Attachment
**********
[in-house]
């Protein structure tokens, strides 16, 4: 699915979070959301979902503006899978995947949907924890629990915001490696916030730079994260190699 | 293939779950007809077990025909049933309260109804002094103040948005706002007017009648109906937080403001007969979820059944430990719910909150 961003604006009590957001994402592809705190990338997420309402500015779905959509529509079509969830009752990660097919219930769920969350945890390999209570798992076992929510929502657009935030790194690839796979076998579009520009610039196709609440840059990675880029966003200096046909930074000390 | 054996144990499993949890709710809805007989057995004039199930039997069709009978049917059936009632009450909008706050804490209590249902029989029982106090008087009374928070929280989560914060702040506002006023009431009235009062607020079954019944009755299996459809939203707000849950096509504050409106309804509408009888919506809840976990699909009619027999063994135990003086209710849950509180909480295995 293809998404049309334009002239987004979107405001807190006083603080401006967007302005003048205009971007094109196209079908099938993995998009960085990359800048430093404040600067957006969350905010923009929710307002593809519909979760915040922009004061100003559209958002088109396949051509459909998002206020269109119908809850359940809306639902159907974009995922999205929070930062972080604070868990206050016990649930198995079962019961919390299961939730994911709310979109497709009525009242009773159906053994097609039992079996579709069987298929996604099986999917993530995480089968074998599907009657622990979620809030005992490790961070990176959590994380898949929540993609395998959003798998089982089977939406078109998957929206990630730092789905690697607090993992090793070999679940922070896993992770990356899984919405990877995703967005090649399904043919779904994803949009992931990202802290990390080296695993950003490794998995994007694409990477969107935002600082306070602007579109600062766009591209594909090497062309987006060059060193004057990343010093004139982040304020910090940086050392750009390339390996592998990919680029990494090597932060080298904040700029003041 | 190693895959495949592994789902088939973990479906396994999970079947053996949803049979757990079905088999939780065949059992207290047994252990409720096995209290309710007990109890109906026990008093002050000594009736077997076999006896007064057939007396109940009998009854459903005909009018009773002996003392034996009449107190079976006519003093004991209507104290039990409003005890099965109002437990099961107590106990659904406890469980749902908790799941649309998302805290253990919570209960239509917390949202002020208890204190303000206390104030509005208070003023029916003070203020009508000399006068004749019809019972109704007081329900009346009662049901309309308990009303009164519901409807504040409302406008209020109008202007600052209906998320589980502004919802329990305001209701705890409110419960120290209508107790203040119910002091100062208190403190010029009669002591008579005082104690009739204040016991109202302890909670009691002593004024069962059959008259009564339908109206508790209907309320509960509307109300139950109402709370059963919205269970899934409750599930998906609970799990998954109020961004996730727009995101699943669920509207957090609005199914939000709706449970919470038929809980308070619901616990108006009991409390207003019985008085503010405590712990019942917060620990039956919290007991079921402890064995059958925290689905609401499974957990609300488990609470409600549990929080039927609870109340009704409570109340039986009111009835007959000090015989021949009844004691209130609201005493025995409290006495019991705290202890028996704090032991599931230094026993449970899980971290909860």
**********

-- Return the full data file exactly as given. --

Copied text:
[in-house]
């Protein structure tokens, strides 16, 4: 699915979070959301979902503006899978995947949907924890629990915001490696916030730079994260190699 | 293939779950007809077990025909049933309260109804002094103040948005706002007017009648109906937080403001007969979820059944430990719910909150 961003604006009590957001994402592809705190990338997420309402500015779905959509529509079509969830009752990660097919219930769920969350945890390999209570798992076992929510929502657009935030790194690839796979076998579009520009610039196709609440840059990675880029966003200096046909930074000390 | 054996144990499993949890709710809805007989057995004039199930039997069709009978049917059936009632009450909008706050804490209590249902029989029982106090008087009374928070929280989560914060702040506002006023009431009235009062607020079954019944009755299996459809939203707000849950096509504050409106309804509408009888919506809840976990699909009619027999063994135990003086209710849950509180909480295995 293809998404049309334009002239987004979107405001807190006083603080401006967007302005003048205009971007094109196209079908099938993995998009960085990359800048430093404040600067957006969350905010923009929710307002593809519909979760915040922009004061100003559209958002088109396949051509459909998002206020269109119908809850359940809306639902159907974009995922999205929070930062972080604070868990206050016990649930198995079962019961919390299961939730994911709310979109497709009525009242009773159906053994097609039992079996579709069987298929996604099986999917993530995480089968074998599907009657622990979620809030005992490790961070990176959590994380898949929540993609395998959003798998089982089977939406078109998957929206990630730092789905690697607090993992090793070999679940922070896993992770990356899984919405990877995703967005090649399904043919779904994803949009992931990202802290990390080296695993950003490794998995994007694409990477969107935002600082306070602007579109600062766009591209594909090497062309987006060059060193004057990343010093004139982040304020910090940086050392750009390339390996592998990919680029990494090597932060080298904040700029003041 | 190693895959495949592994789902088939973990479906396994999970079947053996949803049979757990079905088999939780065949059992207290047994252990409720096995209290309710007990109890109906026990008093002050000594009736077997076999006896007064057939007396109940009998009854459903005909009018009773002996003392034996009449107190079976006519003093004991209507104290039990409003005890099965109002437990099961107590106990659904406890469980749902908790799941649309998302805290253990919570209960239509917390949202002020208890204190303000206390104030509005208070003023029916003070203020009508000399006068004749019809019972109704007081329900009346009662049901309309308990009303009164519901409807504040409302406008209020109008202007600052209906998320589980502004919802329990305001209701705890409110419960120290209508107790203040119910002091100062208190403190010029009669002591008579005082104690009739204040016991109202302890909670009691002593004024069962059959008259009564339908109206508790209907309320509960509307109300139950109402709370059963919205269970899934409750599930998906609970799990998954109020961004996730727009995101699943669920509207957090609005199914939000709706449970919470038929809980308070619901616990108006009991409390207003019985008085503010405590712990019942917060620990039956919290007991079921402890064995059958925290689905609401499974957990609300488990609470409600549990929080039927609870109340009704409570109340039986009111009835007959000090015989021949009844004691209130609201005493025995409290006495019991705290202890028996704090032991599931230094026993449970899980971290909860």